The stressy continues a bit here, but I'm hoping things will improve. As there is still nothing I can do then I am just trying to keep my mind off it as best I can. To help with this, I thought I would head back to Pembrokeshire again for this post :)
On my (not very up-to-date!) UK Bucket List, in the Wales section, is an item ‘See the Last Invasion Tapestry in Fishguard’
After days of activity and hiring equipment, Adam and I were ready for a gentler-paced day, and one that involved less expense! This therefore seemed an ideal time to achieve this item, and we headed off up the coast via coffee in St Davids – just because I love St Davids! – and on to the little town of Fishguard on Pembrokeshire’s north coast.
|Pembrokeshire, showing the main towns (source)|
Housed within the small library within Fishguard’s town hall is remarkable piece of work about a remarkable event.
The last time an invasion force landed on British soil was in 1797, when a French invasion force sailed across to Britain, and landed near Fishguard at a part of the coast called Carreg Wastad.
|OS Map showing Fishguard, and Carreg Wastad circled in red.|
Accounts of the invasion vary, but the important thing for the locals was that the invasion failed: The French troops went on to surrender fully 2 days later, following skirmishes with the British, who were mainly volunteers or local civilians.
Though it didn’t all go smoothly for the defenders, and reinforcements were required from around the county, the locals and volunteer forces of Fishguard, along with their reinforcements, did manage to keep Britain safe.
This isn’t the whole of the story though! The local Welsh women also played an important role, which has developed into a legend in its own right.
|'Welsh Landscape with Two Women Knitting' - the lady on the right is wearing the traditional costume, and the landscape looks a lot like the landscape around Carreg Wastad! (source)|
There is evidence to support the fact that the appearance of local women in the countryside, dressed in their traditional red shawls and black hats, deceived the French forces into thinking that they were infantry soldiers in great number, persuading the French towards surrender. A local woman, Jemima Nicholas, even captured a dozen demoralised French soldiers, and secured them in the local St. Mary's Church!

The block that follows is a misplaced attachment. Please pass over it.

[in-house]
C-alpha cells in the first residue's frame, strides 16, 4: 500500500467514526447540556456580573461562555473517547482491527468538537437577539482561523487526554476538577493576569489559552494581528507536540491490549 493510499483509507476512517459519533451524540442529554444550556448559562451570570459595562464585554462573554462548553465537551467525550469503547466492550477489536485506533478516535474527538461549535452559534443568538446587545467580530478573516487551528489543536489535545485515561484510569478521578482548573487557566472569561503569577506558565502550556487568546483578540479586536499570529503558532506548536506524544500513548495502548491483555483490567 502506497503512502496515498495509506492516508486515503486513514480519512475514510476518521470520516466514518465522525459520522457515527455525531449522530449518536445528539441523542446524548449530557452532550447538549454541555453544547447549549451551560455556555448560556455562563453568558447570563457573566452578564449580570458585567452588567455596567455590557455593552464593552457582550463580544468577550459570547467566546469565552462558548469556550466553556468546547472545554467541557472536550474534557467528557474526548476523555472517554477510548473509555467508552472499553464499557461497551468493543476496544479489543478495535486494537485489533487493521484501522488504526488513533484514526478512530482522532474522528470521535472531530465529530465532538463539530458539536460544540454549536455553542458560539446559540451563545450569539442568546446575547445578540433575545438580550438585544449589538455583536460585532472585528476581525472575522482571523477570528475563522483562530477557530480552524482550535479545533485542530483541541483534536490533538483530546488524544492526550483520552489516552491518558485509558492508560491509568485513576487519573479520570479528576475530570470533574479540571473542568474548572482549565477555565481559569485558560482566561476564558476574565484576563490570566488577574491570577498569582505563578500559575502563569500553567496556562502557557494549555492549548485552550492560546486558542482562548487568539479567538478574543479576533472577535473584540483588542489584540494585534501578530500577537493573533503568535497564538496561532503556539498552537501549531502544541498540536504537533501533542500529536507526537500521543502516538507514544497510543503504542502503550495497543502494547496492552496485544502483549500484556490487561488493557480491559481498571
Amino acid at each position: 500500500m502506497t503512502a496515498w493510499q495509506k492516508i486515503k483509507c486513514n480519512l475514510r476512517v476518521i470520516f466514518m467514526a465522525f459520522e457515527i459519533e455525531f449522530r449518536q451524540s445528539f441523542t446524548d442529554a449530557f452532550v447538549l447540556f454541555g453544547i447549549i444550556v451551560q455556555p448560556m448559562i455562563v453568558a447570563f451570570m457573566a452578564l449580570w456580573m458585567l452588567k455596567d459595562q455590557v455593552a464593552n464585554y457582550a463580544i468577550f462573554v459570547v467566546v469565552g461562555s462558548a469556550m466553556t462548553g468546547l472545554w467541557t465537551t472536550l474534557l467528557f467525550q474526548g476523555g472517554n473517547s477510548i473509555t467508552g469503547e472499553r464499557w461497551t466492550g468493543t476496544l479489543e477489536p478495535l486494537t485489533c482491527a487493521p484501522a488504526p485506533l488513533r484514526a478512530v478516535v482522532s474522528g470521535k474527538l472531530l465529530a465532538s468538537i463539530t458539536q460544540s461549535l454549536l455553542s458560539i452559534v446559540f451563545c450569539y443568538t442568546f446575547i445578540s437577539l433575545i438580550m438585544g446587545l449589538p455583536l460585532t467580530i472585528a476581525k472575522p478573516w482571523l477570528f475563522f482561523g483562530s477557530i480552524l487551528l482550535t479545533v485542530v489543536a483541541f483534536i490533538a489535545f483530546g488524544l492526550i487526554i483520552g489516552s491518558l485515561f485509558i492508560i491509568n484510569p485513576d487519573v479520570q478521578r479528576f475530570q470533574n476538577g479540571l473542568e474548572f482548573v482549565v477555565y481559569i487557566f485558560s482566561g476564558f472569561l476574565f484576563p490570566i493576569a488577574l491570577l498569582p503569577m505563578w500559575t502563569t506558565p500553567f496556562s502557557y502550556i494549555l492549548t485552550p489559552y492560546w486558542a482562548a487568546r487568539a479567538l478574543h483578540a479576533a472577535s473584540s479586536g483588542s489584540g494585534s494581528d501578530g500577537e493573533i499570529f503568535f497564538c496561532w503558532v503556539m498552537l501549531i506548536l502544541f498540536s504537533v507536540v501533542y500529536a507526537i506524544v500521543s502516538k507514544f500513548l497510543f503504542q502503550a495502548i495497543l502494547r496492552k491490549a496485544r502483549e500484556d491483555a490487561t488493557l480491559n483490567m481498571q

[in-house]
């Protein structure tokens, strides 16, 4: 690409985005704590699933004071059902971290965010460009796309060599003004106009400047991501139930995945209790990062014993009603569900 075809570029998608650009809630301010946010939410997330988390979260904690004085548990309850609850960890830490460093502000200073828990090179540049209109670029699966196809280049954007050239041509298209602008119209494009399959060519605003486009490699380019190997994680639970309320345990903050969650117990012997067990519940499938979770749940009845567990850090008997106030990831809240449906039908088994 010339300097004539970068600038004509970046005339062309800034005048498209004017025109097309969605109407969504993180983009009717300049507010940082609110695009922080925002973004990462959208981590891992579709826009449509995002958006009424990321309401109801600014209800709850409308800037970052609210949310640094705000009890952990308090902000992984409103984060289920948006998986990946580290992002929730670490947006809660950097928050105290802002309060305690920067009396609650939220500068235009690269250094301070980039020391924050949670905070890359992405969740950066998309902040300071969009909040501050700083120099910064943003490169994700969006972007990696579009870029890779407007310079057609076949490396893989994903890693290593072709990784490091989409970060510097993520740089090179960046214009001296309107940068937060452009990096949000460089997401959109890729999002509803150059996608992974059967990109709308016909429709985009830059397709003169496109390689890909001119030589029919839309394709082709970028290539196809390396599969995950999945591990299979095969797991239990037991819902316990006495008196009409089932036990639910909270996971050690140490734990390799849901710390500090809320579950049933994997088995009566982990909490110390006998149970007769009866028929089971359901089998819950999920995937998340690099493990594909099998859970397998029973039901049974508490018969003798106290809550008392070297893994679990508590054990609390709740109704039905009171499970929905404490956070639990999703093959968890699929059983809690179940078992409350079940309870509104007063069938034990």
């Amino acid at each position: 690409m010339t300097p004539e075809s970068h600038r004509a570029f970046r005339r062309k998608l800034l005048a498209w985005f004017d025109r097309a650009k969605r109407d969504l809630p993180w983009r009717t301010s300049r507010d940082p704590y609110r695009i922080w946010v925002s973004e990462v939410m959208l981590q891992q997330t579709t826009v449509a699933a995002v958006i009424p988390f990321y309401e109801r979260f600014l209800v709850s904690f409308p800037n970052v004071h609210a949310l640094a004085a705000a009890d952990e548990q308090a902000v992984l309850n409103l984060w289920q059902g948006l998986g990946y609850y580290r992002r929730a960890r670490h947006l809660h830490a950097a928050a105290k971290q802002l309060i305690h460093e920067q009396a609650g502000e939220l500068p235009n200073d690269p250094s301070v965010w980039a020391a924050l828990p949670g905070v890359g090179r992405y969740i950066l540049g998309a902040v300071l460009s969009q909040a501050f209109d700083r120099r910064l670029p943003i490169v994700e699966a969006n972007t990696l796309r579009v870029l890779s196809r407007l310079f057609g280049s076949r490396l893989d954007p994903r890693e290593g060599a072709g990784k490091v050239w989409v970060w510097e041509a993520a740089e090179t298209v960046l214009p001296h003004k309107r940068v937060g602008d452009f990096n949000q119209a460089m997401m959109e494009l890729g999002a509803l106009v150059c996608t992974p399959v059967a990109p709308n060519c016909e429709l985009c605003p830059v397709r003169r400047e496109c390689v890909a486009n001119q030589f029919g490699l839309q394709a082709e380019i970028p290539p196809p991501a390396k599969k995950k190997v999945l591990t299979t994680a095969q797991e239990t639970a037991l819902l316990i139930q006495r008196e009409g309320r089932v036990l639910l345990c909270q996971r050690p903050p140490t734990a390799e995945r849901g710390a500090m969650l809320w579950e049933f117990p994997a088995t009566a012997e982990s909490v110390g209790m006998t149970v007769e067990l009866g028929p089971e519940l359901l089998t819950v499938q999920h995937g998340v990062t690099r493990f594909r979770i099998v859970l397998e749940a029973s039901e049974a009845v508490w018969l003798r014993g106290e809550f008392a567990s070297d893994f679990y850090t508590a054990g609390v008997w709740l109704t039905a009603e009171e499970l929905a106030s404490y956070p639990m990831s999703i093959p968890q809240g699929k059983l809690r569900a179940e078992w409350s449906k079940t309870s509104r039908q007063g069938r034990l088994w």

(read more here if you like, or of course just do a search for it if you prefer :)
In celebration of the bicentenary of this event, more than 70 women worked for 2 years with 97 colours of embroidery thread in order to create a stunning 30 metre-long tapestry, telling the story of the invasion and its subsequent defeat. Fishguard’s very own answer to the Bayeux Tapestry :)
This beautiful piece of art/history is available to view for free during the library opening hours, and with a rapidly dying camera battery, I tried to capture it as best I could:
|The scale of the tapestry - all that embroidery work!|
|Retired Sailor Thomas Williams Sights the French|
|Meeting the Volunteers at Goodwick|
|The French Land - and complete the last invasion of mainland Britain|
|Many of the French Soldiers were released criminals, and they pillaged and looted, and made the most of the good food and wine available.|
|French Soldiers Ransacked Llanwnda Church and Burned Manuscripts|
|The Cavalry Arrives!|
|The First Surrender is Offered - the terms of the first surrender note were not agreed to|
|Jemima Captures Twelve French Soldiers|
|The Troops Prepare for Battle|
|The Myth: That the Welsh Women Marched to Fight or Capture More French Soldiers (they most likely did go watch any battles that might take place)|
|The French March to Goodwick Sands|
|The French Surrender Fully, Lay Down Their Arms and Prepare to March to Prison|
I hope you enjoyed this little snapshot of some of my local history, some little-known British history, and an amazing community project to bring the history to life and create such an fantastic artefact for all to enjoy :)